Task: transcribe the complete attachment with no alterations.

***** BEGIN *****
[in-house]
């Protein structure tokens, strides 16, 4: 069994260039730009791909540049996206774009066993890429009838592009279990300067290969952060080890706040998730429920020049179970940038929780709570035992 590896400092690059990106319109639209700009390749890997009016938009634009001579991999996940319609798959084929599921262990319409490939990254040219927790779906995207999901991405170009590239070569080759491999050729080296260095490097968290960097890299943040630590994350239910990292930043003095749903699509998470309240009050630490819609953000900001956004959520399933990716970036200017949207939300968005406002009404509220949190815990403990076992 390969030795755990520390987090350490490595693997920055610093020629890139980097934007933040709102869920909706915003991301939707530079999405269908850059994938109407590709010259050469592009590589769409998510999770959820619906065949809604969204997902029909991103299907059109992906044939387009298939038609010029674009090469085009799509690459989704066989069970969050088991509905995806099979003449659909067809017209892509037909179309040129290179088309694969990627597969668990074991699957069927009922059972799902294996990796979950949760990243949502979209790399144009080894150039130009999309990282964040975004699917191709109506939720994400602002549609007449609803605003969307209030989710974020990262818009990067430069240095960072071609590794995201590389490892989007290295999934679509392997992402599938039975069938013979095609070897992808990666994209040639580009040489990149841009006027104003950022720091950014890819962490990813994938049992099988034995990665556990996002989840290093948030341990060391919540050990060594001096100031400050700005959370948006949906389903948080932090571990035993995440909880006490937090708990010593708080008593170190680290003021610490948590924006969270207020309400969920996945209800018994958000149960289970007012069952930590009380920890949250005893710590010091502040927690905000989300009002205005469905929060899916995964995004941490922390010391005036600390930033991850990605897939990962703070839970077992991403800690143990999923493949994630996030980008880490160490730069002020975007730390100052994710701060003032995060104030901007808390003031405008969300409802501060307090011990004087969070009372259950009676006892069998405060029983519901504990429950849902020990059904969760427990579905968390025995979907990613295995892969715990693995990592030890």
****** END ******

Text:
[in-house]
């Protein structure tokens, strides 16, 4: 069994260039730009791909540049996206774009066993890429009838592009279990300067290969952060080890706040998730429920020049179970940038929780709570035992 590896400092690059990106319109639209700009390749890997009016938009634009001579991999996940319609798959084929599921262990319409490939990254040219927790779906995207999901991405170009590239070569080759491999050729080296260095490097968290960097890299943040630590994350239910990292930043003095749903699509998470309240009050630490819609953000900001956004959520399933990716970036200017949207939300968005406002009404509220949190815990403990076992 390969030795755990520390987090350490490595693997920055610093020629890139980097934007933040709102869920909706915003991301939707530079999405269908850059994938109407590709010259050469592009590589769409998510999770959820619906065949809604969204997902029909991103299907059109992906044939387009298939038609010029674009090469085009799509690459989704066989069970969050088991509905995806099979003449659909067809017209892509037909179309040129290179088309694969990627597969668990074991699957069927009922059972799902294996990796979950949760990243949502979209790399144009080894150039130009999309990282964040975004699917191709109506939720994400602002549609007449609803605003969307209030989710974020990262818009990067430069240095960072071609590794995201590389490892989007290295999934679509392997992402599938039975069938013979095609070897992808990666994209040639580009040489990149841009006027104003950022720091950014890819962490990813994938049992099988034995990665556990996002989840290093948030341990060391919540050990060594001096100031400050700005959370948006949906389903948080932090571990035993995440909880006490937090708990010593708080008593170190680290003021610490948590924006969270207020309400969920996945209800018994958000149960289970007012069952930590009380920890949250005893710590010091502040927690905000989300009002205005469905929060899916995964995004941490922390010391005036600390930033991850990605897939990962703070839970077992991403800690143990999923493949994630996030980008880490160490730069002020975007730390100052994710701060003032995060104030901007808390003031405008969300409802501060307090011990004087969070009372259950009676006892069998405060029983519901504990429950849902020990059904969760427990579905968390025995979907990613295995892969715990693995990592030890």